Starting the second meeting as a divided Council was so troubling to me that at the beginning of round two I said that it made no sense to me to continue if we didn’t have unanimity about the process. I asked Mayor Kristin Gaspar and Council Member Mark Muir what they needed to feel comfortable moving forward and to tell us what was happening. It felt awkward for me to ask those questions in public, on television, with a whole roomful of people watching. (Here’s the video clip. There are no fireworks, it’s just us having a discussion. It starts about three minutes into the meeting.)
We are supposed to do the public’s business in public, so there we were. I was incredibly heartened when the Mayor and Council Member Muir spoke up, expressed their reservations and concerns, and then indicated an interest in proceeding forward with the planned meeting. I was equally pleased and impressed that Council Members Tony Kranz and Lisa Shaffer asked questions, listened and also were interested in continuing to move forward. I think we all agree that the end goal is the most important thing and we are willing to do what it takes to get there.
At the end of the meeting, we voted 5-0 to send three potential housing maps to environmental study. This is a major milestone. Click here for the San Diego U-T article from the front page of the local section on Saturday.
Council Member Lisa Shaffer summed it up nicely in her weekly newsletter, saying, “I am committed to do everything I can to come up with a good plan that reflects community preferences and has Council consensus, recognizing that there are no perfect solutions and any plan requires compromise.” (If you would like to receive her newsletter directly, write her at Lisa@Shaffer4Council.com and say, “Please add me.” Her weekly reports are very informative!)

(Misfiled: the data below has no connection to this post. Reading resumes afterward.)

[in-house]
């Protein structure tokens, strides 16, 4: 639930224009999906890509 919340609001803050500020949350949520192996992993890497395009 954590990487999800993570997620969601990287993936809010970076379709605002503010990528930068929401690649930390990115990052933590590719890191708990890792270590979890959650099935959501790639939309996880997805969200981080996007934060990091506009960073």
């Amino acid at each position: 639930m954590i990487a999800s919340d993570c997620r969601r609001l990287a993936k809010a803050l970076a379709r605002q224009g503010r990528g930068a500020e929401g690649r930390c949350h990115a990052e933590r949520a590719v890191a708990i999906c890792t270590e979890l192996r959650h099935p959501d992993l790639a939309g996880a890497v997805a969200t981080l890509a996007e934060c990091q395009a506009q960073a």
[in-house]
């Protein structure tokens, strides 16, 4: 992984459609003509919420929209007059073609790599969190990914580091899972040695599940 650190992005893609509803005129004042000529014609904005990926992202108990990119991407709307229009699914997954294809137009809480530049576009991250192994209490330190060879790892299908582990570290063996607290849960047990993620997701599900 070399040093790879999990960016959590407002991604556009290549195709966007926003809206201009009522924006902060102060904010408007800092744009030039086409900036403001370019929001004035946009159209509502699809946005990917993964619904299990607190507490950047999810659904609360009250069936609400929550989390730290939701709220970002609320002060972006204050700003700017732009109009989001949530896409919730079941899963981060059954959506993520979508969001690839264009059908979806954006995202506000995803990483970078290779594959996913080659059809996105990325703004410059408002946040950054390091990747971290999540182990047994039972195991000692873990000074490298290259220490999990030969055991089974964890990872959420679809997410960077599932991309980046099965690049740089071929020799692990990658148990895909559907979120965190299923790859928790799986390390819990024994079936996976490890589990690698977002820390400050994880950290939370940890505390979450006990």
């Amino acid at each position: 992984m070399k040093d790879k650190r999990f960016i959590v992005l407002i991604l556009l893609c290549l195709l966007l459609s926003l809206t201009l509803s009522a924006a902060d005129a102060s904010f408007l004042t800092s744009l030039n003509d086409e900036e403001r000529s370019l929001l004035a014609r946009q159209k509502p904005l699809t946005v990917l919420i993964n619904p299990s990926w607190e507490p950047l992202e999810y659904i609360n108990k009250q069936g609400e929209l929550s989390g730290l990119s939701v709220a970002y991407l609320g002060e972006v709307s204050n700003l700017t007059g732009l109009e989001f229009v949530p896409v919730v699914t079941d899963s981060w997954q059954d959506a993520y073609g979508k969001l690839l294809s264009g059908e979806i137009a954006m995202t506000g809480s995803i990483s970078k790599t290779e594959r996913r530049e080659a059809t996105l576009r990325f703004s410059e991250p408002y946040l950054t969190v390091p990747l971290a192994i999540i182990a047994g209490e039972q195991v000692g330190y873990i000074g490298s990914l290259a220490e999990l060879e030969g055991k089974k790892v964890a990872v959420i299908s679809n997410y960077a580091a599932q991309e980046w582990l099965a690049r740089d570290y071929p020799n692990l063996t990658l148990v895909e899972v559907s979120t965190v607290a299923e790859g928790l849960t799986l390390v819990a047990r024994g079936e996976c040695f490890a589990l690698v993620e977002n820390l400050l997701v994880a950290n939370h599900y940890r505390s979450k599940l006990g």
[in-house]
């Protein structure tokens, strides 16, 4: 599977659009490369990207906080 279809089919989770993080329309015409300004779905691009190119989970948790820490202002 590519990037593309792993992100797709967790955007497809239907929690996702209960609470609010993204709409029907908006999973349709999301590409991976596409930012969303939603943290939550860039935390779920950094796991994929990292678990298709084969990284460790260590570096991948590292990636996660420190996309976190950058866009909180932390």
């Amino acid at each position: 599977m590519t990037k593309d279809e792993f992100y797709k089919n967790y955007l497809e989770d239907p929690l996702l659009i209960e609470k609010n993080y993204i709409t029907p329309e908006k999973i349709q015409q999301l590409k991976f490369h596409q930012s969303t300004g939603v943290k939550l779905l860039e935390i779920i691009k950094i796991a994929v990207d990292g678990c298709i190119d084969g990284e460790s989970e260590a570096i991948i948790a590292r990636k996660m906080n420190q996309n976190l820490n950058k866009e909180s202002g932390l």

My overriding feeling is that I’m proud of us as a City Council for wrestling with a difficult, contentious subject and being able to figure out a path forward. While some feel that bipartisanship is naive, and accused me of either pandering or being played, I don’t share that feeling. I feel great about the consensus we were able to reach on this most important city issue. Without that foundation of consensus now, I don’t believe we would find it later in the process.
One email from a Commissioner written to the entire City Council after the second meeting echoed my feeling exactly: “I was impressed with your ability to work together on this, rather than allow the issues to polarize you. If future City Council meetings are carried out in a similar fashion, I think we’re on a great track to regaining the trust of our residents, and in turn successfully moving forward on projects such as the Housing Element Update.”
The housing-related challenges are far from over — in all honesty, they have just begun. I can’t predict how this process will end, but I feel that after this week we are on the right path.